I have about 10k GBP in my bank, and I know for most of you that is not a huge amount. However, I will finish university soon and I would like to have in the back of my mind about how to start investing money and handling it.

I have read a few threads on here but they seem to be focused on 401k's etc and seem to be US oriented. If it makes any difference I hope be going into a career of software development.

I would appreciate any advice on the topic, and any recommendations for books for a beginner like me.

PS - maybe its offtopic for this stackexchange but if anyone has advice on how to break into the finance sector as a programmer, that would be great!

  • Is this question helpful? If you ignore the information about 401(k)'s and IRA's, many of the answers still include information that's good advice for any young investor. Commented Jul 3, 2013 at 19:04
  • Get a Financial Life seems like a great buy for me, but again I am a little worried its US oriented. If anyone has any similar books for the UK market - would be great.
    – viperfx
    Commented Jul 3, 2013 at 19:35
  • I don't know anything about that book, but I think the key advice to take away is a) know the importance of saving for emergencies, b) understand your country's retirement system, whatever it may be, c) picking individual stocks is difficult and more prone to loss than using cheap index funds, d) know the importance of dollar cost averaging, and e) be sure to find investments that are appropriate for your time horizon. Basically, the non-US-specific portions of this answer. Commented Jul 3, 2013 at 19:44

3 Answers 3


There are books like, "The Millionaire Mind" that could be of interest when it comes to basics like living below your means, investing what you save, etc. that while it is common sense, it is uncommonly done in the world. Something to consider is how actively do you want your money management to be? Is it something to spend hours on each week or a few hours a year tops? You have lots of choices and decisions to make.

I would suggest keeping part of your savings as an emergency fund just in case something happens. As for another part, this is where you could invest in a few different options and see what happens.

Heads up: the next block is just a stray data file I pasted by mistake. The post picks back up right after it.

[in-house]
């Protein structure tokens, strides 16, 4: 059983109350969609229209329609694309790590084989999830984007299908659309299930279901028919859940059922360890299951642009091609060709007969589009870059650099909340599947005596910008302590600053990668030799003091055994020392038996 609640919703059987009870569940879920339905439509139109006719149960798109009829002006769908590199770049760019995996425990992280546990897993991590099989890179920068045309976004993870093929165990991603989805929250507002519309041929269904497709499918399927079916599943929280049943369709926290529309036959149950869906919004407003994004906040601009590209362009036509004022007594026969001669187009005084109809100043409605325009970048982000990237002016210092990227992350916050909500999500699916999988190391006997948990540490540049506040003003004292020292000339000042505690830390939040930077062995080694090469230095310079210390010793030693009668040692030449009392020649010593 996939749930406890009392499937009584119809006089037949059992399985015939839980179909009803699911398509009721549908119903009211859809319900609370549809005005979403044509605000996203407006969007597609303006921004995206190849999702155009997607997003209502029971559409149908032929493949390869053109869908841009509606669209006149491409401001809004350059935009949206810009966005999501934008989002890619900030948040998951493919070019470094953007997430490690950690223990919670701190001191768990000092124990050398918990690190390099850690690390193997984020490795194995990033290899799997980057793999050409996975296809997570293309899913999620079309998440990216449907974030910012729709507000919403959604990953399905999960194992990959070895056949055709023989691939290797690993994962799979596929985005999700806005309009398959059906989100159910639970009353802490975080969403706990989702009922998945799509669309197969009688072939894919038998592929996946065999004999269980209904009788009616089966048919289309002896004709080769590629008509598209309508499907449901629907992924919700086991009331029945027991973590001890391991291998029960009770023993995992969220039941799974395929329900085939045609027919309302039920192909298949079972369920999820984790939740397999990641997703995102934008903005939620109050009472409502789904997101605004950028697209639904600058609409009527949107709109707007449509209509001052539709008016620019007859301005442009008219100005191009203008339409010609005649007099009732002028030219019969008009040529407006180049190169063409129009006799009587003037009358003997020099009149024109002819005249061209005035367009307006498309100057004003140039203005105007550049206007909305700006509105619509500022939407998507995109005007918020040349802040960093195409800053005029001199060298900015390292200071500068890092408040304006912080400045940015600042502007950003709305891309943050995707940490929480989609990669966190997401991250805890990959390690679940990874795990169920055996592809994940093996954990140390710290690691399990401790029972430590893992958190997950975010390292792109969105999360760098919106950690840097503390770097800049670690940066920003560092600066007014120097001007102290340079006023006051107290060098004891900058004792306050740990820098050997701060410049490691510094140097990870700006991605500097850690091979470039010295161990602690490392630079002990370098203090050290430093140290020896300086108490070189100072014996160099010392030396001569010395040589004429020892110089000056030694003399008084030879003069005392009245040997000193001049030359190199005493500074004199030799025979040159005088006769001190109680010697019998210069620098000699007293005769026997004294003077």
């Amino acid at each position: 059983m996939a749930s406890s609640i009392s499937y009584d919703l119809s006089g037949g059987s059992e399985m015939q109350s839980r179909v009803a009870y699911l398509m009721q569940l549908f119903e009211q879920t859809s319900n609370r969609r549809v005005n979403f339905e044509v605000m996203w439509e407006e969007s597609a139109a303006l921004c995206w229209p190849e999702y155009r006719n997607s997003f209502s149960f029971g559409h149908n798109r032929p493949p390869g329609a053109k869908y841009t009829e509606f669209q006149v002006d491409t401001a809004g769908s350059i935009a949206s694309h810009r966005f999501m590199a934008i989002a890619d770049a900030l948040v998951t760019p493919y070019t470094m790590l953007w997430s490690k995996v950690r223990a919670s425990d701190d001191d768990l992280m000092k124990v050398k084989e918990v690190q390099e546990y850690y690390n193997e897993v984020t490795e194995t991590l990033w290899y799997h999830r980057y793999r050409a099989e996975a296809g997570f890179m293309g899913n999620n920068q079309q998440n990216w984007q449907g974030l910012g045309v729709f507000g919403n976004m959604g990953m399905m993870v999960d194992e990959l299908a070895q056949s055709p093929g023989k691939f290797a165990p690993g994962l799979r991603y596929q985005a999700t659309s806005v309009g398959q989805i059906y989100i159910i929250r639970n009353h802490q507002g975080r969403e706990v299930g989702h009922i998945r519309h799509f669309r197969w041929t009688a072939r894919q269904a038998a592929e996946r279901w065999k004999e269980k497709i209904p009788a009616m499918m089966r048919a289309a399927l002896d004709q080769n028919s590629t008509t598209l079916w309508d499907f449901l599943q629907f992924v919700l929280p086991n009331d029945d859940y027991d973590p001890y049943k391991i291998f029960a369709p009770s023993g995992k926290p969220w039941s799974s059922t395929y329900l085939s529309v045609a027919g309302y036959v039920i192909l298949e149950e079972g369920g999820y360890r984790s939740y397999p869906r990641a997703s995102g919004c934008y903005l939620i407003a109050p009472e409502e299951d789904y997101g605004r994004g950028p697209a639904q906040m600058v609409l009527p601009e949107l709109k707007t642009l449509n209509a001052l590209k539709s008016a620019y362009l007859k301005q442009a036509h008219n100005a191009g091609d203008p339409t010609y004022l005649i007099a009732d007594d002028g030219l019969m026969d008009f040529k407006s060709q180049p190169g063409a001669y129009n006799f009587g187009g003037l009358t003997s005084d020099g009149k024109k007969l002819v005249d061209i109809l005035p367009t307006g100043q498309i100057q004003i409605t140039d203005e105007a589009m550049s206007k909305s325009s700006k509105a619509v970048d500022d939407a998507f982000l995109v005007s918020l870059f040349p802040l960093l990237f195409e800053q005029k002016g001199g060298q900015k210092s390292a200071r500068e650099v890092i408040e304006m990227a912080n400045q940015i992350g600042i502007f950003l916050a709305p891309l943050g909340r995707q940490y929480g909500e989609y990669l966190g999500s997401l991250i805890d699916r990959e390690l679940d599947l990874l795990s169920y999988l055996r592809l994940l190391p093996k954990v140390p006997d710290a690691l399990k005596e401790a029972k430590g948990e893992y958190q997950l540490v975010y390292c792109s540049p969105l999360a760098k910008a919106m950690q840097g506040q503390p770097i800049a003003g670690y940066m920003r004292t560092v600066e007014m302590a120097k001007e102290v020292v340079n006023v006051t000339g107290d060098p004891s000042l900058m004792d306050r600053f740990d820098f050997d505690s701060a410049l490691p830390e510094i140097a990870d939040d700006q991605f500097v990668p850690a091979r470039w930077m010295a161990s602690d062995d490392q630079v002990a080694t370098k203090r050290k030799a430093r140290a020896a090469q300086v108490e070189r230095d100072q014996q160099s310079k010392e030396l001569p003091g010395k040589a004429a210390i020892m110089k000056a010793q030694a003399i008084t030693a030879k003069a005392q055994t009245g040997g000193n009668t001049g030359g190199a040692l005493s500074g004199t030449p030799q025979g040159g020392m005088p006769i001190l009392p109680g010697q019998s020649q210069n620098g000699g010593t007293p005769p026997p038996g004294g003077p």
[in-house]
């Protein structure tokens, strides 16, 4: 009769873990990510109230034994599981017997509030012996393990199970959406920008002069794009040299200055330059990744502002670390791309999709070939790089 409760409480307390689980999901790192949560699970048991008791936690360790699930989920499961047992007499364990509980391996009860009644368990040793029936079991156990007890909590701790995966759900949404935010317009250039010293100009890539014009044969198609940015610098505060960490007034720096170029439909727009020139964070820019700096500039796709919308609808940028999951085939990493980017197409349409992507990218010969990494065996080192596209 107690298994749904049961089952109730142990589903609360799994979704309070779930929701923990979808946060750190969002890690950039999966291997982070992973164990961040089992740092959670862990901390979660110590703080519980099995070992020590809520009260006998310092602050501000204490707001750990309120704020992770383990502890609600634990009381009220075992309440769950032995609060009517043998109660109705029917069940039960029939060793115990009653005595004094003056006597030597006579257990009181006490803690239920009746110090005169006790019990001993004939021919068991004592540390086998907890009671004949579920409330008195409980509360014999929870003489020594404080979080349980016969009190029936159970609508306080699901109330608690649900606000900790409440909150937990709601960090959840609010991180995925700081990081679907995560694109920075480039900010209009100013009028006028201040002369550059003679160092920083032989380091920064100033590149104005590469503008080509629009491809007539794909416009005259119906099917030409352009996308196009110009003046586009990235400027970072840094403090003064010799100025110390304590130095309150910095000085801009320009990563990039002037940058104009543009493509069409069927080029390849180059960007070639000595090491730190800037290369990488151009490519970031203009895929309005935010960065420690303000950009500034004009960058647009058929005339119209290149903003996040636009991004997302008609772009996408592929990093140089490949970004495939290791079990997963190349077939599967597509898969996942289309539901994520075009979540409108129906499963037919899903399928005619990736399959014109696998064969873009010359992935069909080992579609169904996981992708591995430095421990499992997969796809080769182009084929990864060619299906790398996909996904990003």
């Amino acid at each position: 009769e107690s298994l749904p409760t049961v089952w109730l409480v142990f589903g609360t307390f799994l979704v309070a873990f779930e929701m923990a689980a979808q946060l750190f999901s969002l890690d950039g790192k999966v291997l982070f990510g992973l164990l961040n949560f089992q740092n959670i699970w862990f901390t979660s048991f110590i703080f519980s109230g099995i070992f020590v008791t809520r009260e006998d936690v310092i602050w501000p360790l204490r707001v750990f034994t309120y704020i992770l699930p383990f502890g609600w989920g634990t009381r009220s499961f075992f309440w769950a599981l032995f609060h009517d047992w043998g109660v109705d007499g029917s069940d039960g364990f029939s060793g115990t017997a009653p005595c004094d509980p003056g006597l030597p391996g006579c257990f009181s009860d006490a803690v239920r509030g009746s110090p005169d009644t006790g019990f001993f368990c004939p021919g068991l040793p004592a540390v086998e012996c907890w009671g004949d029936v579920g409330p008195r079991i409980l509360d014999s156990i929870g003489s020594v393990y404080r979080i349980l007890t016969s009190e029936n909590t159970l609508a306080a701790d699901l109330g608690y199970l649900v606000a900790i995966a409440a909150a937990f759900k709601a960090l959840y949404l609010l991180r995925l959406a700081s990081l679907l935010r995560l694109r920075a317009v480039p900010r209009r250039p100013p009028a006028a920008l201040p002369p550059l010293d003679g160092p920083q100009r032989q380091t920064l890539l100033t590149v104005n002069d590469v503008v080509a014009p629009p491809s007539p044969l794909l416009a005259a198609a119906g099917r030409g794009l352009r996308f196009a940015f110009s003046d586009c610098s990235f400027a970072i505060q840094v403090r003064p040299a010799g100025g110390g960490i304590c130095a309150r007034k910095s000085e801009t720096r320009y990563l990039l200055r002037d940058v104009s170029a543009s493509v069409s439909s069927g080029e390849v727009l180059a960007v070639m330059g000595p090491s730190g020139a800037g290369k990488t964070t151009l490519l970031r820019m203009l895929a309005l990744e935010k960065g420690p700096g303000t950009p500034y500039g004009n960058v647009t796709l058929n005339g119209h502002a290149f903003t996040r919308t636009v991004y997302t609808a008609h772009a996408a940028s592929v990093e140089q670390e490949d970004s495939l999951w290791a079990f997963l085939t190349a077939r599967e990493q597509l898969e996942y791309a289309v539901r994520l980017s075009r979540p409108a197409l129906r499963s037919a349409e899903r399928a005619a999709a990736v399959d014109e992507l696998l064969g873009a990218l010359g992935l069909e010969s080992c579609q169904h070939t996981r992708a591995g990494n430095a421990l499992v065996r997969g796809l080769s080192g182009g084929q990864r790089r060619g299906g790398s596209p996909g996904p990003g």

There would be a couple of different methods I could see for breaking into finance that I'd imagine:

  1. IT of a finance company - In this case you'd likely be working on customizations for what the bank, insurance or other kind of financial firm requires. This could be somewhat boring as you are basically a part of the backbone that keeps the company going but not really able to take much of the glory when the company makes a lot of money.

  2. Brains of a hedge fund - In this case, you may have to know some trading algorithms and handle updating the code so that the trading activities can be done by a computer with lightning speed. Harder to crack into since these would be the secretive people to find and join in a way.

  • Thanks for the response. I would say my way of living is quite minimal, I tend to just keep everything in bank that I do not spent. If I had goals it would be trying to help my parents out of current financially difficult situations and for the future save up for a house at the same time. I would also have to pay of some uni debts. They are big goals in terms of money but if I start now I am sure it would be easier in long term.
    – viperfx
    Commented Jul 3, 2013 at 19:22
  • 1
    @viperfx - some other books you may want to consider starting with include "The Millionaire Next Door", "The Riches Man in Babylon", "Rich Dad Poor Dad". Then as JB says you need to decide how active you want to be in investing your money and maybe look for books on different areas of investing you may be interested in. You can easily do this by doing a search on Amazon or the Book Depository.
    – Victor
    Commented Jul 3, 2013 at 21:49
  • That should have been "The Richest Man in Babylon".
    – Victor
    Commented Jul 3, 2013 at 23:20
  1. Keep enough money for three to six months' expenditure in an instant access account.
  2. Put as much as you can each year into low-cost index-tracking ISAs, up to the annual limit.
  3. Join your employer's pension scheme, if they make contributions.
  4. If you pay higher-rate tax, consider making AVCs to your employer's pension scheme or taking out a SIPP (self-invested personal pension)(which again should go into low-cost index-tracking funds).
  5. Don't tinker. Invest your money and then leave it where it is -- it's only worth changing it in order to rebalance your asset allocation between different investment classes, but you need to have a lot of money invested for that to be worthwhile.
  • the ISA interest rates seem to be quite low in the UK, I have only checked the main banks - are you referring to some other ISA?
    – viperfx
    Commented Jul 7, 2013 at 10:05
  • 2
    By "index-tracking ISAs", Mike is not referring to cash savings account ISAs that pay interest. This means: Stocks & Shares ISA wrapper (e.g. from a platform like Hargreaves Lansdown), in which you buy funds or ETFs that are "index trackers" i.e. they aim to closely track the performance of a stock market index (such as FTSE 100 or FTSE All Share) while charging lower fees than for actively managed investment funds. Commented Apr 25, 2016 at 10:16

I think "Rich Dad Poor Dad" is a good read for understanding the basics of personal finance in a non-technical format before actually starting investing.

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